Admirabile signum tells the story of that first Nativity, which the “Poor Man of Assisi” had commissioned to a friend, a carpenter by the name of John. As the pontiff wrote, on Christmas day 1223, St. Francis said Mass “over the manger, showing the bond between the Incarnation of the Son of God and the Eucharist. At Greccio there were no statues; the nativity scene was enacted and experienced by all who were present.”

With the simplicity of that gesture, according to the pope, St. Francis carried out “a great work of evangelization,” one that continues today to touch the heart of Christians, offering a simple but authentic way of portraying “The beauty of our faith.”

Francis also wrote that the reason why Christians are so moved by the nativity crèche is because it is a representation of God’s love for humanity: “the Creator of the universe lowered himself to take up our littleness. The gift of life, in all its mystery, becomes all the more wondrous as we realize that the Son of Mary is the source and sustenance of all life.”

God the Father, he wrote, made Jesus “our brother” who comes to seek those who are confused or lost and also a loyal friend who is always present.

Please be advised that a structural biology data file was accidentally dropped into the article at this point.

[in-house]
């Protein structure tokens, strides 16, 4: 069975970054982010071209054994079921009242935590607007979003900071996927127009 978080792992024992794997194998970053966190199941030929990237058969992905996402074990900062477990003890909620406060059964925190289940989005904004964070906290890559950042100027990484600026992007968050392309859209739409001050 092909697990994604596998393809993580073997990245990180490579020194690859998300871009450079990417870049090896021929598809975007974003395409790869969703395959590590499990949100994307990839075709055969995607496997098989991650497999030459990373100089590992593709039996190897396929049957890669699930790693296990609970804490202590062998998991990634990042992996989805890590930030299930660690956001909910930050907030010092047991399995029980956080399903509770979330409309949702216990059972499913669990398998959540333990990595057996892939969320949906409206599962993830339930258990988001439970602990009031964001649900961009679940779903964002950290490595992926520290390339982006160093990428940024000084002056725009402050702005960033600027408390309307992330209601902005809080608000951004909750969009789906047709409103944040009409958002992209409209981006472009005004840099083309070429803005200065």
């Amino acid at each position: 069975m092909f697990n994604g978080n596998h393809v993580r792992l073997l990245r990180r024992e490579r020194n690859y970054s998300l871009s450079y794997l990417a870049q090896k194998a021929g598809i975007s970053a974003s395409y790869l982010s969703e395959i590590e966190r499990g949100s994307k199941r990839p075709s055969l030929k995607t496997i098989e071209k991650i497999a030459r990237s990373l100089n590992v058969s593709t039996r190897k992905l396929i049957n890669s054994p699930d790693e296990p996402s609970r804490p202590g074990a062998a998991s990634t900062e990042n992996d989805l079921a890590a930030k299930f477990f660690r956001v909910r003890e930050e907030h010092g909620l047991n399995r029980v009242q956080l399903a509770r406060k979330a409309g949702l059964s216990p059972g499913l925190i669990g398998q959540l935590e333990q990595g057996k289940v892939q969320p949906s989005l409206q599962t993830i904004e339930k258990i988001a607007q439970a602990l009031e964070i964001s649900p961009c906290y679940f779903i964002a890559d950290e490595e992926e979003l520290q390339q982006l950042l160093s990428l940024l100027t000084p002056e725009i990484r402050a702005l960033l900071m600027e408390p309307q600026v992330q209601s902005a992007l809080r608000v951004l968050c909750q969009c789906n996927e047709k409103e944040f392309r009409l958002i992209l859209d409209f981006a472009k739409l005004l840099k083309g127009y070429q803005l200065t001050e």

“He gave us his Son who forgives us and frees us from our sins,” Francis wrote.

The pontiff then moved on to reflect on the different elements of the nativity crèche, from the landscape that should include mountains, perhaps the ruins of some houses, and also streams, sheep and shepherds, because “all creation rejoices in the coming of the Messiah.”

“Unlike so many other people, busy about many things, the shepherds become the first to see the most essential thing of all: the gift of salvation,” he wrote. “It is the humble and the poor who greet the event of the Incarnation.”

Of indisputable presence in the scene are Mary and Joseph, as well as baby Jesus, often placed in the crib made of hay on Christmas Eve.

“The birth of a child awakens joy and wonder; it sets before us the great mystery of life,” Francis wrote. “Seeing the bright eyes of a young couple gazing at their newborn child, we can understand the feelings of Mary and Joseph who, as they looked at the Infant Jesus, sensed God’s presence in their lives.”

Set up either on Dec. 8, when the tree and nativity scene are traditionally put in homes and churches, or as the feast of Epiphany approaches in early January. Also in the scene are the Three Kings, the wise men who, Francis argued, should invite Christians to reflect on the fact that all are responsible in spreading the Gospel.

“Each of us is called to bear glad tidings to all, testifying by our practical works of mercy to the joy of knowing Jesus and his love,” he wrote.

The Vatican’s own nativity set is being put together in St. Peter’s Square at the moment, to be inaugurated Dec. 5th. The scene will be made entirely out of wood. At least 20 larger-than-life painted wooden figures representing the Holy Family, the Magi, shepherds and animals will populate the scene, which will also include broken tree trunks salvaged from severe hurricane-like winds and torrential rains that affected the northeast Italian region of Vicenza in late 2018.

Follow Inés San Martín on Twitter: @inesanma